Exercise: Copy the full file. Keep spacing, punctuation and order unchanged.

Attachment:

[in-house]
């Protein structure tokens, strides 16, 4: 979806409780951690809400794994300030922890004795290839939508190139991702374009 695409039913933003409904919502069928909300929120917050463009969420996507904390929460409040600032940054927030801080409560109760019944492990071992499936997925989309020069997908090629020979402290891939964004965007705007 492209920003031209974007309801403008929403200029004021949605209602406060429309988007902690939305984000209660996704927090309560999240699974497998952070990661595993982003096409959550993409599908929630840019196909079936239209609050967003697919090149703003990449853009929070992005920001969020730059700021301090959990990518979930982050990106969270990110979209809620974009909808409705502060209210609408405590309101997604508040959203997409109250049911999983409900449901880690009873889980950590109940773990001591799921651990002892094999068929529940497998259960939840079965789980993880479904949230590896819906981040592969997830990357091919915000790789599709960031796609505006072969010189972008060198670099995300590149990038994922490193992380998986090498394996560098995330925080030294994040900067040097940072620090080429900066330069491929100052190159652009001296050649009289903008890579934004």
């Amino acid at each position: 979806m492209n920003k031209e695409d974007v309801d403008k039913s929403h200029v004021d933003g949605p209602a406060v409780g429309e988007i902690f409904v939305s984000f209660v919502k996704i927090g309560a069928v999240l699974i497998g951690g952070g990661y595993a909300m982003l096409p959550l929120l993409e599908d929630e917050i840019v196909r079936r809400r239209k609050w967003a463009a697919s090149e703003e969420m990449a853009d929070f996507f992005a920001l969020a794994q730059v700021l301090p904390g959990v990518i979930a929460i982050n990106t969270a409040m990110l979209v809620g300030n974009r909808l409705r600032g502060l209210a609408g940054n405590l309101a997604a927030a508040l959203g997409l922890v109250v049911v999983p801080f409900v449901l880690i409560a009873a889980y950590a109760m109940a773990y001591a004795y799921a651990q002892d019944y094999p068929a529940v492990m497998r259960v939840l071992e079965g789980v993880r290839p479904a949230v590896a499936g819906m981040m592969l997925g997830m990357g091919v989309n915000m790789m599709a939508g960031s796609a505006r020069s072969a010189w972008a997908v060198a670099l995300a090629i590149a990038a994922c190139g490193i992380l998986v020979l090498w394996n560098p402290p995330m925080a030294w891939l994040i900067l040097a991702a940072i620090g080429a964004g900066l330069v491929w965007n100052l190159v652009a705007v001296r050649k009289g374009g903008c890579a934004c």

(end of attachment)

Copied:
[in-house]
């Protein structure tokens, strides 16, 4: 979806409780951690809400794994300030922890004795290839939508190139991702374009 695409039913933003409904919502069928909300929120917050463009969420996507904390929460409040600032940054927030801080409560109760019944492990071992499936997925989309020069997908090629020979402290891939964004965007705007 492209920003031209974007309801403008929403200029004021949605209602406060429309988007902690939305984000209660996704927090309560999240699974497998952070990661595993982003096409959550993409599908929630840019196909079936239209609050967003697919090149703003990449853009929070992005920001969020730059700021301090959990990518979930982050990106969270990110979209809620974009909808409705502060209210609408405590309101997604508040959203997409109250049911999983409900449901880690009873889980950590109940773990001591799921651990002892094999068929529940497998259960939840079965789980993880479904949230590896819906981040592969997830990357091919915000790789599709960031796609505006072969010189972008060198670099995300590149990038994922490193992380998986090498394996560098995330925080030294994040900067040097940072620090080429900066330069491929100052190159652009001296050649009289903008890579934004």
């Amino acid at each position: 979806m492209n920003k031209e695409d974007v309801d403008k039913s929403h200029v004021d933003g949605p209602a406060v409780g429309e988007i902690f409904v939305s984000f209660v919502k996704i927090g309560a069928v999240l699974i497998g951690g952070g990661y595993a909300m982003l096409p959550l929120l993409e599908d929630e917050i840019v196909r079936r809400r239209k609050w967003a463009a697919s090149e703003e969420m990449a853009d929070f996507f992005a920001l969020a794994q730059v700021l301090p904390g959990v990518i979930a929460i982050n990106t969270a409040m990110l979209v809620g300030n974009r909808l409705r600032g502060l209210a609408g940054n405590l309101a997604a927030a508040l959203g997409l922890v109250v049911v999983p801080f409900v449901l880690i409560a009873a889980y950590a109760m109940a773990y001591a004795y799921a651990q002892d019944y094999p068929a529940v492990m497998r259960v939840l071992e079965g789980v993880r290839p479904a949230v590896a499936g819906m981040m592969l997925g997830m990357g091919v989309n915000m790789m599709a939508g960031s796609a505006r020069s072969a010189w972008a997908v060198a670099l995300a090629i590149a990038a994922c190139g490193i992380l998986v020979l090498w394996n560098p402290p995330m925080a030294w891939l994040i900067l040097a991702a940072i620090g080429a964004g900066l330069v491929w965007n100052l190159v652009a705007v001296r050649k009289g374009g903008c890579a934004c």